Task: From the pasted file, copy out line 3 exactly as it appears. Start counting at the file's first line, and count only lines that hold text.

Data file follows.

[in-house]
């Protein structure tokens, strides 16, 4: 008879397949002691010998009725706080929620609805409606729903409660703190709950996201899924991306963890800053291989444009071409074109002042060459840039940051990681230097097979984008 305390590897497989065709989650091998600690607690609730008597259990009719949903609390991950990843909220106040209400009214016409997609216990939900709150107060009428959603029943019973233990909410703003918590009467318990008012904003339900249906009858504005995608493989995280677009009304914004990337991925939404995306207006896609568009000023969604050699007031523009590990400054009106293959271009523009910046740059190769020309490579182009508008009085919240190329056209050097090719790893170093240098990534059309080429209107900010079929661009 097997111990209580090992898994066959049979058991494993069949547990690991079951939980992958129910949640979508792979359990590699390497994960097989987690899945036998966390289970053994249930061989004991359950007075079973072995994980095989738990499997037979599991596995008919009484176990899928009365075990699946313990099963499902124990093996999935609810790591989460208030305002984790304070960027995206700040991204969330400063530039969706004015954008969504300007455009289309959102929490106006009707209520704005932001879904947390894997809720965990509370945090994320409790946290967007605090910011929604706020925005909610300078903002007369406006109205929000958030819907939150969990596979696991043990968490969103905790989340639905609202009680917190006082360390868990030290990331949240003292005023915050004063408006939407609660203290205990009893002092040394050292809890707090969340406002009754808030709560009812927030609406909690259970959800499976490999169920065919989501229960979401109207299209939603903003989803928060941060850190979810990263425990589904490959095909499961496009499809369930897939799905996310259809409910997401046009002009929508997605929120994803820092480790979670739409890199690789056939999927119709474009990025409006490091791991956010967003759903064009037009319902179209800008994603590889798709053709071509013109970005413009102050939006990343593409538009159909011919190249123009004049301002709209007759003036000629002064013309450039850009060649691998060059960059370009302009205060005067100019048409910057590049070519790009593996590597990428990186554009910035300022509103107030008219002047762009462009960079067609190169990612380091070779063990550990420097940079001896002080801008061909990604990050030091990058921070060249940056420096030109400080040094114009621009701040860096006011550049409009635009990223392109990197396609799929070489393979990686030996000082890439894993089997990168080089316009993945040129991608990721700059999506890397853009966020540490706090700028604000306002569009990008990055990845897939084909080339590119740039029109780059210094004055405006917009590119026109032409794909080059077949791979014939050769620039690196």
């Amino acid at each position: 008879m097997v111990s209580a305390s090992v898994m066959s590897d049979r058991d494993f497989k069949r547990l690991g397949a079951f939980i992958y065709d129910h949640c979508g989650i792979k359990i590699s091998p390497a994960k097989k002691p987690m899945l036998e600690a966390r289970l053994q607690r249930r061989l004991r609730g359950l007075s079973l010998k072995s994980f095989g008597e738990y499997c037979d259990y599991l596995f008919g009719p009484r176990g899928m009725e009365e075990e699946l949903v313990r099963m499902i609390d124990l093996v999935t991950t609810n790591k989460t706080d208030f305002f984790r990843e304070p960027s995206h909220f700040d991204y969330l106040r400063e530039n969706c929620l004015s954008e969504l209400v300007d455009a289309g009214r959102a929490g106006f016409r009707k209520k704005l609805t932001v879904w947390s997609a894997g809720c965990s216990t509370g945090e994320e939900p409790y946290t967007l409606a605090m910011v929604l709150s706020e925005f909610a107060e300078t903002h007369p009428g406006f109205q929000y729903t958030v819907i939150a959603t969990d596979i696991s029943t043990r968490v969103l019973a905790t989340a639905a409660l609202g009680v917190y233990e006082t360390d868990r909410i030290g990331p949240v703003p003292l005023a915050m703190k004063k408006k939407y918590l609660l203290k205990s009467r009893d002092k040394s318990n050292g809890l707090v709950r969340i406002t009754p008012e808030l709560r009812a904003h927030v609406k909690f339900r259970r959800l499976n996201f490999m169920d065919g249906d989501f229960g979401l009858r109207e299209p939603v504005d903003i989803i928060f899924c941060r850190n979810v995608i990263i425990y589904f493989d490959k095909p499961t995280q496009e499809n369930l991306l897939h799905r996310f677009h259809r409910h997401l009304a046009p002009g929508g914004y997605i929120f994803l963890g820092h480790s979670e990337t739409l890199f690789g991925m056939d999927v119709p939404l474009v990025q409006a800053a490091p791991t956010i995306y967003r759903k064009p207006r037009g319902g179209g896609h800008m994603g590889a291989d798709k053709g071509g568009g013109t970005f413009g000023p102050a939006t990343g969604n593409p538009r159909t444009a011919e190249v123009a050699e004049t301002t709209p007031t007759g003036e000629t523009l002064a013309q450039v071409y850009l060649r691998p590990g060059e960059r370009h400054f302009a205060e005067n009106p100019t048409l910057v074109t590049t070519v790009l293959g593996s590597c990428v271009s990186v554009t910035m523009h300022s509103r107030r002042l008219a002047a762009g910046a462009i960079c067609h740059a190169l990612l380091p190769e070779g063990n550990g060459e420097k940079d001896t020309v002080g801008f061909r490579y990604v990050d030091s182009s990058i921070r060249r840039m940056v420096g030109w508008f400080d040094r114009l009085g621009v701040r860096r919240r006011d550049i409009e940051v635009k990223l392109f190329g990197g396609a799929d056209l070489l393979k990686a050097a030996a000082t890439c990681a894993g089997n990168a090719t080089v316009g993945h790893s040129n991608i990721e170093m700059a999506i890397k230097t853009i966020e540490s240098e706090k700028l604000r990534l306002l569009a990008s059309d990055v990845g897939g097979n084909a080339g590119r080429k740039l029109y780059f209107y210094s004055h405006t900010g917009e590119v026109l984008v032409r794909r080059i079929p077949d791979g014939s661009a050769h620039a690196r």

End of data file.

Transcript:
């Amino acid at each position: 008879m097997v111990s209580a305390s090992v898994m066959s590897d049979r058991d494993f497989k069949r547990l690991g397949a079951f939980i992958y065709d129910h949640c979508g989650i792979k359990i590699s091998p390497a994960k097989k002691p987690m899945l036998e600690a966390r289970l053994q607690r249930r061989l004991r609730g359950l007075s079973l010998k072995s994980f095989g008597e738990y499997c037979d259990y599991l596995f008919g009719p009484r176990g899928m009725e009365e075990e699946l949903v313990r099963m499902i609390d124990l093996v999935t991950t609810n790591k989460t706080d208030f305002f984790r990843e304070p960027s995206h909220f700040d991204y969330l106040r400063e530039n969706c929620l004015s954008e969504l209400v300007d455009a289309g009214r959102a929490g106006f016409r009707k209520k704005l609805t932001v879904w947390s997609a894997g809720c965990s216990t509370g945090e994320e939900p409790y946290t967007l409606a605090m910011v929604l709150s706020e925005f909610a107060e300078t903002h007369p009428g406006f109205q929000y729903t958030v819907i939150a959603t969990d596979i696991s029943t043990r968490v969103l019973a905790t989340a639905a409660l609202g009680v917190y233990e006082t360390d868990r909410i030290g990331p949240v703003p003292l005023a915050m703190k004063k408006k939407y918590l609660l203290k205990s009467r009893d002092k040394s318990n050292g809890l707090v709950r969340i406002t009754p008012e808030l709560r009812a904003h927030v609406k909690f339900r259970r959800l499976n996201f490999m169920d065919g249906d989501f229960g979401l009858r109207e299209p939603v504005d903003i989803i928060f899924c941060r850190n979810v995608i990263i425990y589904f493989d490959k095909p499961t995280q496009e499809n369930l991306l897939h799905r996310f677009h259809r409910h997401l009304a046009p002009g929508g914004y997605i929120f994803l963890g820092h480790s979670e990337t739409l890199f690789g991925m056939d999927v119709p939404l474009v990025q409006a800053a490091p791991t956010i995306y967003r759903k064009p207006r037009g319902g179209g896609h800008m994603g590889a291989d798709k053709g071509g568009g013109t970005f413009g000023p102050a939006t990343g969604n593409p538009r159909t444009a011919e190249v123009a050699e004049t301002t709209p007031t007759g003036e000629t523009l002064a013309q450039v071409y850009l060649r691998p590990g060059e960059r370009h400054f302009a205060e005067n009106p100019t048409l910057v074109t590049t070519v790009l293959g593996s590597c990428v271009s990186v554009t910035m523009h300022s509103r107030r002042l008219a002047a762009g910046a462009i960079c067609h740059a190169l990612l380091p190769e070779g063990n550990g060459e420097k940079d001896t020309v002080g801008f061909r490579y990604v990050d030091s182009s990058i921070r060249r840039m940056v420096g030109w508008f400080d040094r114009l009085g621009v701040r860096r919240r006011d550049i409009e940051v635009k990223l392109f190329g990197g396609a799929d056209l070489l393979k990686a050097a030996a000082t890439c990681a894993g089997n990168a090719t080089v316009g993945h790893s040129n991608i990721e170093m700059a999506i890397k230097t853009i966020e540490s240098e706090k700028l604000r990534l306002l569009a990008s059309d990055v990845g897939g097979n084909a080339g590119r080429k740039l029109y780059f209107y210094s004055h405006t900010g917009e590119v026109l984008v032409r794909r080059i079929p077949d791979g014939s661009a050769h620039a690196r």